Kevin Lyle had been looking forward to new adventures following his retirement in 2019. However, Parkinson’s disease made it a struggle to so much as drive to the grocery store.
Now, thanks to cutting-edge brain surgery at Oregon Health & Science University in early February, he is ready to hit the road.
He and his wife, Amanda, are selling their house on Washington’s Hood Canal and heading to Arizona to help their daughter start medical school. After that, they’re planning to drive across the country in a newly purchased recreational “sprinter van.”
“If it hadn’t been for the treatment, we wouldn’t even be entertaining the idea of traveling,” he said. “I can drive the damn thing. It was getting questionable there for a while.”
Lyle is benefitting from the latest generation of brain implant technology.
On Feb. 1, Lyle was among the first patients across the country to be fitted with the latest FDA-approved version of a pulse generator for a brain implant designed to control involuntary tremor associated with Parkinson’s disease.
The model, Boston Scientific’s Vercise Genus, is smaller and thinner than previous models. The electrode is also more precise in focusing on the area of the brain causing tremor while minimizing unwanted side effects.
“This new battery is smaller, thinner and MRI-compatible,” said Delaram Safarpour, M.D., MSCE, a neurologist who serves as medical director of OHSU’s long-established Deep Brain Stimulation program. “This platform gives us the opportunity to very carefully tailor the amount of current that should go to each point of contact in the brain.”
Seeking out OHSU
In Lyle’s case, his surgery at OHSU comes after a previous DBS surgery in Seattle three years ago. Lyle, 62, said the initial surgery lessoned his tremor, but it left him with an unwelcome side effect of pain in his right leg. Walking was difficult.
Amanda Lyle sought out another option.
She knew OHSU neurosurgeon Kim Burchiel, M.D., was a pioneer in the field, having been the first in the United States to use DBS more than three decades ago.
“My wife reminds me that Dr. Burchiel is who she wanted me to go to in the first place,” he said.
In 2019, Lyle made the trip to Portland for an assessment by an interdisciplinary team of experts that included physical therapy, speech therapy, social work and neuropsychology as well as pre-operative medicine, neurology and neurosurgery. His candidacy for surgery was carefully reviewed by all members of the team followed by a discussion on whether to recommend surgery.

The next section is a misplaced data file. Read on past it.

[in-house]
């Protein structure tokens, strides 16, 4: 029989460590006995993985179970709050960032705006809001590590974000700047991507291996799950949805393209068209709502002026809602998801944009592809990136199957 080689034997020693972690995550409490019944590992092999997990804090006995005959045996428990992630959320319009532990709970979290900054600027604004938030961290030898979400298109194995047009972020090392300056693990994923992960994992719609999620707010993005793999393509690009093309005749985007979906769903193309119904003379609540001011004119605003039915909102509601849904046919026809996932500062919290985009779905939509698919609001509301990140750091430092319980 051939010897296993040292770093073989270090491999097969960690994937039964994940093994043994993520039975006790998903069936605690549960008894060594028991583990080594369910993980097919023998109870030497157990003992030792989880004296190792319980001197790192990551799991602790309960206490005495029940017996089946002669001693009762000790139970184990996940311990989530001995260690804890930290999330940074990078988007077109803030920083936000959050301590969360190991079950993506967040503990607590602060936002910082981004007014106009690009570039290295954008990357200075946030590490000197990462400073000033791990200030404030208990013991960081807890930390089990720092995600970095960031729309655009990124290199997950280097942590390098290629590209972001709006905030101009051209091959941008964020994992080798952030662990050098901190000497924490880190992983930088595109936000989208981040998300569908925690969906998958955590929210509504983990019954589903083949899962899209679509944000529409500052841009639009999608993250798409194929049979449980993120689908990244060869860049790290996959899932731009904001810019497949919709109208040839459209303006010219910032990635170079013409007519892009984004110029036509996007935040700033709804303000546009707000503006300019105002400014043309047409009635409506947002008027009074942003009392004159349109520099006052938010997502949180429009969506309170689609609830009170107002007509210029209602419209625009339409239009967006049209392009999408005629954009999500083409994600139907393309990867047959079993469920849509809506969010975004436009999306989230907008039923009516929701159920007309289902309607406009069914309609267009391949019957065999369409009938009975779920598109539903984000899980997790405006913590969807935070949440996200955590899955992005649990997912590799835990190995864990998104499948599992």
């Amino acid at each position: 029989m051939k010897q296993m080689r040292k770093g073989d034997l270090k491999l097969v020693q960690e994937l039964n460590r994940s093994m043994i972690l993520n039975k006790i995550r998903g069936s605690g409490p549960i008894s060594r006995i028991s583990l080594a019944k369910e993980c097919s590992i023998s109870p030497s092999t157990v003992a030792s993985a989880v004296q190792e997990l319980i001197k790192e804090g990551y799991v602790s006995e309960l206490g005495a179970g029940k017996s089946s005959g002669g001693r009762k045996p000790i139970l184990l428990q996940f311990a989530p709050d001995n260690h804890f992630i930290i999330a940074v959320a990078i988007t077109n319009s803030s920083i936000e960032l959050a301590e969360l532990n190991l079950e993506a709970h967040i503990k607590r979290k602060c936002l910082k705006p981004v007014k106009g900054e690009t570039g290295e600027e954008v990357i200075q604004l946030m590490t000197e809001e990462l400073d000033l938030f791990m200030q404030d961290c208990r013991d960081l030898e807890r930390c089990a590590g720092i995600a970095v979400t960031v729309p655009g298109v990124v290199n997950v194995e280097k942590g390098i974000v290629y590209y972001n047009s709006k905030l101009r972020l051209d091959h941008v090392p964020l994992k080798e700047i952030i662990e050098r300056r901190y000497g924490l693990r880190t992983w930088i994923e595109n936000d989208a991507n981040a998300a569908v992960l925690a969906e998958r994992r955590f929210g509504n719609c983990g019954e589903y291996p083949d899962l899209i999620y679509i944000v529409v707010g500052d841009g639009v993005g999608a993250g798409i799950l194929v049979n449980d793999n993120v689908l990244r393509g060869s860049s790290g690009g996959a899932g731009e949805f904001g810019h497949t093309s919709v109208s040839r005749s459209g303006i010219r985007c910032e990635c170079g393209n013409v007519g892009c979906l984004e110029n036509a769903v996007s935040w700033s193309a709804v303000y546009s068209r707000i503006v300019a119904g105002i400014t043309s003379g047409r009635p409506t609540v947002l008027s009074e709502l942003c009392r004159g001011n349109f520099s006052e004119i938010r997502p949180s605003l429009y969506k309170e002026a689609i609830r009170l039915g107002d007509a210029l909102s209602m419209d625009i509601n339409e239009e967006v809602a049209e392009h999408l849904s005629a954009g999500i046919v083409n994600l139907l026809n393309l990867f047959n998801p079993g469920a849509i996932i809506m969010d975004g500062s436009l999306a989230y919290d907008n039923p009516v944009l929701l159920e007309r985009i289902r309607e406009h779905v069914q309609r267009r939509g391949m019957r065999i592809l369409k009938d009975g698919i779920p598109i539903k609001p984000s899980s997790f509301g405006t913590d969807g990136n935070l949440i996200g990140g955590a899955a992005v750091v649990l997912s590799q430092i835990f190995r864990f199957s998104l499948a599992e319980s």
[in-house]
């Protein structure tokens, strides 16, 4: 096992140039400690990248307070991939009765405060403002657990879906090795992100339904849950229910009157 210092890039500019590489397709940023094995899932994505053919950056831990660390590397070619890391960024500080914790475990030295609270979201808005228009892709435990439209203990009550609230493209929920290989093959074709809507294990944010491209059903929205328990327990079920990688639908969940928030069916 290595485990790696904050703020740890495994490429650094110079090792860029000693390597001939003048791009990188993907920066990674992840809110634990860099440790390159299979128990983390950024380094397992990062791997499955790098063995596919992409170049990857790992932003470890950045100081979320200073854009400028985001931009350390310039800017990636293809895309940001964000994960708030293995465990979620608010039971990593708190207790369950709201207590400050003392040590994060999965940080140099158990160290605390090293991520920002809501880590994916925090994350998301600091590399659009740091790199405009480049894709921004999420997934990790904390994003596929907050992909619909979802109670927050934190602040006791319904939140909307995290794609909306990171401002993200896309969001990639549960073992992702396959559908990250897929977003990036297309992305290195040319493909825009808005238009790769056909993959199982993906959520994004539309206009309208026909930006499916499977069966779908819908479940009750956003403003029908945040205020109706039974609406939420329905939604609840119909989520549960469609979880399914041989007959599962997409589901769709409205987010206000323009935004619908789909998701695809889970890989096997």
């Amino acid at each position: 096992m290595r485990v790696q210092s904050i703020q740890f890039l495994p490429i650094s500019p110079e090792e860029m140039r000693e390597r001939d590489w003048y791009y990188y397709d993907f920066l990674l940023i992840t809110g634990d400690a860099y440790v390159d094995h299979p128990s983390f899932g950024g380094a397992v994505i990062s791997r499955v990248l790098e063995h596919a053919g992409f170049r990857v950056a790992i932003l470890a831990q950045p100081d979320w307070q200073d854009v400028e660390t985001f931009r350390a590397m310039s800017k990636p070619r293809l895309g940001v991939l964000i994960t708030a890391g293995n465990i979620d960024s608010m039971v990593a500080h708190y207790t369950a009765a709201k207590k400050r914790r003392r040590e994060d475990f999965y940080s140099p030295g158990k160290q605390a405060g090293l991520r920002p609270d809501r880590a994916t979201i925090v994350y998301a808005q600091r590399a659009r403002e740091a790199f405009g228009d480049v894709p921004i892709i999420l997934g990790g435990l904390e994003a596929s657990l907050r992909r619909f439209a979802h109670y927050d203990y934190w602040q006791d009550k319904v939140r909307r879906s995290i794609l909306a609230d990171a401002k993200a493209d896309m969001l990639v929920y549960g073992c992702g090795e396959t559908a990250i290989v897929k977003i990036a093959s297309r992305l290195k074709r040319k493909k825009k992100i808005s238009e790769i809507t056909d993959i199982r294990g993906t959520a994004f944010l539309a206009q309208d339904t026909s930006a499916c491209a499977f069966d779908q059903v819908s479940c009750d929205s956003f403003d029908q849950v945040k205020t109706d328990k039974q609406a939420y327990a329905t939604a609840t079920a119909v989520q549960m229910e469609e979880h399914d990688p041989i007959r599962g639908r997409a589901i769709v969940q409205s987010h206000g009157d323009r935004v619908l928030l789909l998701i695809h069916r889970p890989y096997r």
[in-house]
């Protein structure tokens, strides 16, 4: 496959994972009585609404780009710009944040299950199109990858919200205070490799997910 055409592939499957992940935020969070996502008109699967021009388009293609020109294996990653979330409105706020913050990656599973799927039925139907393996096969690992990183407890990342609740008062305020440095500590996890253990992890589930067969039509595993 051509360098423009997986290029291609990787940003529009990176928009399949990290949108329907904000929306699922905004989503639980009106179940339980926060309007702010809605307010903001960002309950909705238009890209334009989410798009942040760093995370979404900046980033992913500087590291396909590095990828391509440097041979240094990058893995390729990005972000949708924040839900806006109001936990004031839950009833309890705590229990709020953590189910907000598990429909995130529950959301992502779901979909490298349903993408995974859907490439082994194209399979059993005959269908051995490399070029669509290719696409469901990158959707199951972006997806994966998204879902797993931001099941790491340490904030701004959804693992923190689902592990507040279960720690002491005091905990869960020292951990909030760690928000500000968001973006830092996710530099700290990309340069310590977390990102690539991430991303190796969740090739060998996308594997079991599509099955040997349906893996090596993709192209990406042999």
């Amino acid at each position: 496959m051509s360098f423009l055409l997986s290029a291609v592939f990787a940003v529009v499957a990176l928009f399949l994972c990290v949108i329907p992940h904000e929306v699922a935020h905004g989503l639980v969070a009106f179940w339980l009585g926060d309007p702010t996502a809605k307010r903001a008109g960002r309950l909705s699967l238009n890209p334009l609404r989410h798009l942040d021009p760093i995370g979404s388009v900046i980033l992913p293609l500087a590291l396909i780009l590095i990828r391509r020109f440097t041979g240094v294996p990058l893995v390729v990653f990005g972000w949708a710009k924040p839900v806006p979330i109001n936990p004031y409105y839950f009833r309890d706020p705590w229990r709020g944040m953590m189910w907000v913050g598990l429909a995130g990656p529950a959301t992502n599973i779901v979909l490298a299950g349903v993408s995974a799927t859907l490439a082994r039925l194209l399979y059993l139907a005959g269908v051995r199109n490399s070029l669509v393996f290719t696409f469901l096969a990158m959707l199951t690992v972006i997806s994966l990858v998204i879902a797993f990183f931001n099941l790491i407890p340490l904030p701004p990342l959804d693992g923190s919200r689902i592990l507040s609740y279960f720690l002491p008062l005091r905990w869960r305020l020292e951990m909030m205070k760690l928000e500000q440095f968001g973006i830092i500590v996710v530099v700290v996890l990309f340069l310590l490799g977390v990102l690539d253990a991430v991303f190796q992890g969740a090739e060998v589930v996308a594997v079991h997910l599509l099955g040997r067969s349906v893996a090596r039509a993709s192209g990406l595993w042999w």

The Lyles were impressed by the fact that the team put its focus on improving his quality of life and minimizing the burden of disease. For some patients, that means surgery. In other cases, it may mean changing medications or recommending other less-intrusive forms of therapy.
Ultimately, OHSU’s interdisciplinary team recommended moving forward with surgery for Kevin Lyle.
Then the pandemic hit. OHSU, like other health systems, had to curtail surgeries in order to ensure the hospital was able to accommodate surges of patients sickened by COVID-19.
Finally, in January, he got the call. A space was available with Dr. Burchiel.
‘Now is the time’
After removing the previous electrode, Burchiel implanted the new version from Boston Scientific as soon as it was FDA-approved. Following the surgery itself, Lyle returned to OHSU for follow-up visits with Shannon Anderson, M.P.A.S., PA-C, the program’s clinical coordinator who works with patients to fine-tune the device’s settings using a smart tablet.
“It went really well,” Lyle said. “I have no leg pain, and I’ve been able to cut my prescription of medications to control the tremor basically in half from what it was.”
Safarpour said the new state-of-the-art device uses multiple independent current control. That means each of the electrode’s eight contacts can be adjusted to receive certain amount of current. Also, the two middle contacts have directional stimulation capability, which allows for steering the field of stimulation in a certain direction to maximize the benefits and minimize side effects such as slurred speech, wobbly balance or – in Lyle’s case – pain in his right leg.
Lyle, who spent a career as a controller and accountant for a timber company, said he realizes brain surgery isn’t for everybody, but it’s worked out well for him. He was struck by the improvements after his programming visit by Anderson.
“She turns certain slide bars on the clinician programmer and my tremor just falls off to practically nothing,” he said. “There is a sweet spot.”
Thanks to the surgery, the couple is looking forward to life’s new adventure.
“We have no idea at this point where we’re going to end up,” he said. “I haven’t really seen the eastern United States, and we just decided now is the time to do it.”